The Dell S2500n's installation software is quite user-friendly, even for non-IT types. To install the printer on a network, just follow the clear, step-by-step instructions. There's no need to suffer through Flash animation or the coddling baby talk you sometimes get from personal printer installation help, which we find inappropriate for this type of printer. Once the printer is set up, the drivers offer an excellent range of choices in a simple, well-organized format. For example, a series of horizontal tabs give access to basic adjustments, such as Setup (document orientation, n-up printing), and more advanced options such as Graphic, where you can choose between XL, Raster, and GL/2 modes and fine-tune the dithering and contrast.


The Dell S2500n did quite well in CNET Labs' speed-performance tests. It averaged 13.3 pages per minute (ppm) on text and 8.8ppm on graphics, which put it just in line with or slightly faster than its comparably priced competition, the Xerox Phaser 3400.

Laser printer speed (personal and workgroup)
Pages per minute (Longer bars indicate better performance)

Text  
Text/graphics  
Xerox Phaser 4400N
19 
12.5 
Brother HL-1850
13.3 
11.2 
Dell S2500n
13.3 
8.8 
Minolta PagePro 1250E
11.9 
11.6 
 
Our print-quality tests, however, told a slightly different story. While our jury rated the text good overall, close scrutiny revealed that small text (2 to 3 points) looked blotchy and hard to read. Even larger text (9 to 12 points) suffered from extraneous dots, feathering, and visible blotchiness. These flaws are mostly imperceptible to the casual observer, but we were surprised to see them in a laser printer--they're the kinds of imperfections one generally sees in an inkjet that lacks precise, laser-fused printing.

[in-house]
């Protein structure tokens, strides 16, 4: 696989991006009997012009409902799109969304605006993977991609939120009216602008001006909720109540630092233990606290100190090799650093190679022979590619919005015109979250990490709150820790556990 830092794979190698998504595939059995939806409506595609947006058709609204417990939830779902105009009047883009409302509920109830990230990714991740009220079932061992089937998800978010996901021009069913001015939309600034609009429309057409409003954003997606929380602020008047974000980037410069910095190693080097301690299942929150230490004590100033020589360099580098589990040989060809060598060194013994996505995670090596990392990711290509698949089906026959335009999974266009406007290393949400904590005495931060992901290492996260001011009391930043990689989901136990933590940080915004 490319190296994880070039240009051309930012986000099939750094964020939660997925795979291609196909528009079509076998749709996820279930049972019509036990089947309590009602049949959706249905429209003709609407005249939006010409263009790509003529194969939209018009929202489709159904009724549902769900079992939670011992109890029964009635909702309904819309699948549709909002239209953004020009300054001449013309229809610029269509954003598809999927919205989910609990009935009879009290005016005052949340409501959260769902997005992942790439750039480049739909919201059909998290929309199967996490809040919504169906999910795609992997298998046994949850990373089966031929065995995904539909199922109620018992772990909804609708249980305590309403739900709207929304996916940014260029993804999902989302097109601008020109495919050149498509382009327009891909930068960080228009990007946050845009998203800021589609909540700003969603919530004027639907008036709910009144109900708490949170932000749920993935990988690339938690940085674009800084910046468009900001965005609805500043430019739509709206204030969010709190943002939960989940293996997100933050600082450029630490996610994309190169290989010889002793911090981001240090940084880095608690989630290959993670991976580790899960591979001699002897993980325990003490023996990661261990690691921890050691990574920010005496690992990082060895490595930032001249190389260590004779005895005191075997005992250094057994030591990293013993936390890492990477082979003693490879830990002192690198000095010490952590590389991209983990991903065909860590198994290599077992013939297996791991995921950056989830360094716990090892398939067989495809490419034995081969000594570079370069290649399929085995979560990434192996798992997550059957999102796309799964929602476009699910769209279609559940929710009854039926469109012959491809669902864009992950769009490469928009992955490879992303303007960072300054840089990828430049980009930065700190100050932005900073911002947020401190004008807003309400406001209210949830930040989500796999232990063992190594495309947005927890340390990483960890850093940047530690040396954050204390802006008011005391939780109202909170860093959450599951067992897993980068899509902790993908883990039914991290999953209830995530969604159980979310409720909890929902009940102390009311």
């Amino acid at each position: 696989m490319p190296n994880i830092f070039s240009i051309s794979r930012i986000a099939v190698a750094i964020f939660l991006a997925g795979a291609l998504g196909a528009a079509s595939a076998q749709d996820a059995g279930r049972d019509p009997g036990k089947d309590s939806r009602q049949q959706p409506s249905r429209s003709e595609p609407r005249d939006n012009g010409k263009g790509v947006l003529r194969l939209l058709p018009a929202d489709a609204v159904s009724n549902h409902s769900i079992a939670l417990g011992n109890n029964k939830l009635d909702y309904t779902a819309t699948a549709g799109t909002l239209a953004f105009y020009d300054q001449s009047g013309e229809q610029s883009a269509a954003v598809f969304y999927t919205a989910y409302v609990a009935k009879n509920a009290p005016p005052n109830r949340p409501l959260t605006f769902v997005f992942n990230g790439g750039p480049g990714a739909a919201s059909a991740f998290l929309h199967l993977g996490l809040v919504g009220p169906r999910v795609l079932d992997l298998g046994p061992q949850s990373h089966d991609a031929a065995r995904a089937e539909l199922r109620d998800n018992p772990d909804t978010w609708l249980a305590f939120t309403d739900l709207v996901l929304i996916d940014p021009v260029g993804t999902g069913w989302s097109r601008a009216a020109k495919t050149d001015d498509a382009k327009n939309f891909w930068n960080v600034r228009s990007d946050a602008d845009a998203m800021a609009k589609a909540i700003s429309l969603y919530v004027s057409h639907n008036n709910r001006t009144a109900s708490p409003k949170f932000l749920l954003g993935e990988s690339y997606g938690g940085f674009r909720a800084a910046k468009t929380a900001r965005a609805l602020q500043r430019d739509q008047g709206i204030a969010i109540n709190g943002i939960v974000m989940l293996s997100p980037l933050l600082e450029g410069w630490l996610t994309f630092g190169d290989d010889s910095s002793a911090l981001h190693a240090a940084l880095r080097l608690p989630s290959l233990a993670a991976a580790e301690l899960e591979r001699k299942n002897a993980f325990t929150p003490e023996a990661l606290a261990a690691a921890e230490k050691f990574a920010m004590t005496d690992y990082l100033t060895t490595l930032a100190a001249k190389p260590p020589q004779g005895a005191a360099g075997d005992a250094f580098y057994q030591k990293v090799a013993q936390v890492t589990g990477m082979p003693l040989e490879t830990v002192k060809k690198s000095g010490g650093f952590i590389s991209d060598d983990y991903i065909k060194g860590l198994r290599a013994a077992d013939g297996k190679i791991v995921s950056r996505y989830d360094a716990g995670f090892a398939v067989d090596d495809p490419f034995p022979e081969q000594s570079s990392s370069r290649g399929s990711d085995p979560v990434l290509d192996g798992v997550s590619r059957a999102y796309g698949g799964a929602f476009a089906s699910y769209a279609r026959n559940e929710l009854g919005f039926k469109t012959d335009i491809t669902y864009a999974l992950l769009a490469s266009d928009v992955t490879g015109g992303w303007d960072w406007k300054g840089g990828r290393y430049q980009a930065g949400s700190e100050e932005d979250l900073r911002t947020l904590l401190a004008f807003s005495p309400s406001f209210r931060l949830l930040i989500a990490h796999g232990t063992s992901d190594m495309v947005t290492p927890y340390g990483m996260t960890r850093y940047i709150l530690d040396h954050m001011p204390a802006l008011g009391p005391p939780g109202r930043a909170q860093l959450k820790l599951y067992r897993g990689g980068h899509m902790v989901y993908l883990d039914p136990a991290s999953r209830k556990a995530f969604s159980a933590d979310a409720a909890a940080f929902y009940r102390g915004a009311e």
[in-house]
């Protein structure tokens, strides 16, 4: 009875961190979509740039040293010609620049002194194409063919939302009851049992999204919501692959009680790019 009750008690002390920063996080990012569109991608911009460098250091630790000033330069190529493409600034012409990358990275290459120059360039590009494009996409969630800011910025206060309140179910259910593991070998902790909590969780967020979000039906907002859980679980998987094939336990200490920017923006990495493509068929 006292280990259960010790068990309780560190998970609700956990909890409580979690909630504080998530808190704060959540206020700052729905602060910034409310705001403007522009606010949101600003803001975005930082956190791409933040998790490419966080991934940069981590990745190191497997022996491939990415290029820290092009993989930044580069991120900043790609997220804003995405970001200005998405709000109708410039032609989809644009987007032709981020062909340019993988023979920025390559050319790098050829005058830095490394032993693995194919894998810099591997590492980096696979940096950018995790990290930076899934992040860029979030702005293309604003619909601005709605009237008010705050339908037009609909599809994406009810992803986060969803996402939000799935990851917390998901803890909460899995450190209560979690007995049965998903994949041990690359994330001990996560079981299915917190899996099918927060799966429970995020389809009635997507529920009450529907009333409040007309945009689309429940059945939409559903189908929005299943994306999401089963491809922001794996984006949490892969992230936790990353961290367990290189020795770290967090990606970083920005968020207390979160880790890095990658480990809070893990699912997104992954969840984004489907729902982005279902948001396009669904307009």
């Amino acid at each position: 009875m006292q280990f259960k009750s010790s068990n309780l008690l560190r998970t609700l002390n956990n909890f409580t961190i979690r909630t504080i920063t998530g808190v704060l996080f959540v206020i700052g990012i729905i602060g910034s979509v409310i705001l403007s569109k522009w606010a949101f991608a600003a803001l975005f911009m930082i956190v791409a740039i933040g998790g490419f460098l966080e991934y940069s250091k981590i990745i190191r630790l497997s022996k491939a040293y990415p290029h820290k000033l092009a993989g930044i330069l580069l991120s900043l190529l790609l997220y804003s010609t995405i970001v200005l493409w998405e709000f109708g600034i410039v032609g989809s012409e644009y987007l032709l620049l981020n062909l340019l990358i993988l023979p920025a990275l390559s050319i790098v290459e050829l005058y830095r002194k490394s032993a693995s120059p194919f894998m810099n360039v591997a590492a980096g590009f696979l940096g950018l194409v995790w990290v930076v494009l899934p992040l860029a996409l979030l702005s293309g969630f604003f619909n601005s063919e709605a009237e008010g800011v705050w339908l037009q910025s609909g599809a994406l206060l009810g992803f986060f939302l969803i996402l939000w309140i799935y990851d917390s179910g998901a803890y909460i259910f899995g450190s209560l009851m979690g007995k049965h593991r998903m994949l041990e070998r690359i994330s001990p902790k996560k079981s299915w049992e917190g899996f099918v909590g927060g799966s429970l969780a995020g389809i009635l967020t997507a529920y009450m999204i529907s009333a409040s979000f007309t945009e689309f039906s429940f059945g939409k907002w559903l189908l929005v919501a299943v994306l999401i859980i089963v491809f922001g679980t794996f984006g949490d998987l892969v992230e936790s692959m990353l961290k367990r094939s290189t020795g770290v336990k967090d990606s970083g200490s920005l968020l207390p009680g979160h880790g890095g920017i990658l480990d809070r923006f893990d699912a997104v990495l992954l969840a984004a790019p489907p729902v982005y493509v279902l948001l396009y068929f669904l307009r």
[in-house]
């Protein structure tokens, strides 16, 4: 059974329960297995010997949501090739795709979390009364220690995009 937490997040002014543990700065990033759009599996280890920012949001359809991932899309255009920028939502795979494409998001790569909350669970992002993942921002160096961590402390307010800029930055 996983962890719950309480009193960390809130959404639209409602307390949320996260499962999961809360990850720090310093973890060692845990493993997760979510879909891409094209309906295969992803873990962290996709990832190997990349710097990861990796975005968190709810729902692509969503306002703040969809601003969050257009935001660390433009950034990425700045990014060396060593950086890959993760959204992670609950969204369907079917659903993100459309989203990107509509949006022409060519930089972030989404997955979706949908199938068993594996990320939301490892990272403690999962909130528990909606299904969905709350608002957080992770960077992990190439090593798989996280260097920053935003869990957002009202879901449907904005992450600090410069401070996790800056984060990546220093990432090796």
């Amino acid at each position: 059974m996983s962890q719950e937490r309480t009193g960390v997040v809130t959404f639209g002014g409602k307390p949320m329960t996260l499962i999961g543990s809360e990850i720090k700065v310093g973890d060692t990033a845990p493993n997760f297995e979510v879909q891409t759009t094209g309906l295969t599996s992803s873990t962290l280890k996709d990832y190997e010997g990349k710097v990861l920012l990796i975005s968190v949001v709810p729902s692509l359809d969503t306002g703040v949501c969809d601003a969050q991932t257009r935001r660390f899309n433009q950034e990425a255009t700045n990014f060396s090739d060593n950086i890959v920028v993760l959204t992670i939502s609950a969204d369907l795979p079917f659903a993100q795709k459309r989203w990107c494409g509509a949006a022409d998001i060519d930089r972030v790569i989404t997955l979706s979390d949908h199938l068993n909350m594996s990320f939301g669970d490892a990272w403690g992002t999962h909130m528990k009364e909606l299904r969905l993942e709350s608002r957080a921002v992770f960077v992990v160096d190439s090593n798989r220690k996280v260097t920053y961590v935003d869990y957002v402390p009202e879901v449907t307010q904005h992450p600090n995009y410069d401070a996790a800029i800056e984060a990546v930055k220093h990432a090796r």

Inkjet printer quality
•Poor   ••Fair   •••Good   ••••Excellent
 Printer  Text  Graphics
 Brother HL-1850 •••• •••
 Dell S2500n ••• ••
 Minolta PagePro 1250E •••• •••
 Xerox Phaser 4400N ••• •••
 
Graphics were even more disappointing. Right away, our jury noticed that the pure black portions of our test document looked shiny and almost scaly, even when laid flat on a table. The photo elements of our test document were blocky and looked like newsprint, and the gradient elements contained a lot of noise. On a positive note, the S2500n did well with shading; there was a subtle visible difference between 100 and 90 percent on the black end of the spectrum and 0 and 5 percent on the white end.

According to our calculations, the Dell S2500n doesn't use much toner. A high-yield cartridge will run you $169 and print 10,000 pages for an average cost of less than 2 cents per page. Dell also sells a 5,000-page cartridge for $129 and--best of all--use-and-return versions of each cartridge for $94 and $129, respectively.


Dell offers comprehensive service and support for the S2500n. Business users will appreciate the one-year warranty, which includes onsite service. You can also upgrade to a two-, three-, or four-year plan for $99, $129, and $209. With the standard warranty, you get access to Dell's toll free, 24/7 phone tech support for the life of the printer. Dell's Web site also has a wealth of support options such as e-mail, a searchable knowledge base, downloadable drivers, and community forums for discussion with other users. Lexmark offers virtually the same resources, minus the user forum.

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Where to Buy See all prices

Photo All-in-One Printer 922 with USB 2.0 Cable

Part Number: NWOSINB Released: Mar. 25, 2003
Low Price: $630.00 See all prices

Quick Specifications See All

  • Release date Mar. 25, 2003
  • Connectivity Technology Wired
  • Interface USB
    Parallel
    Ethernet 10/100Base-TX
  • Max Speed 22 pages/min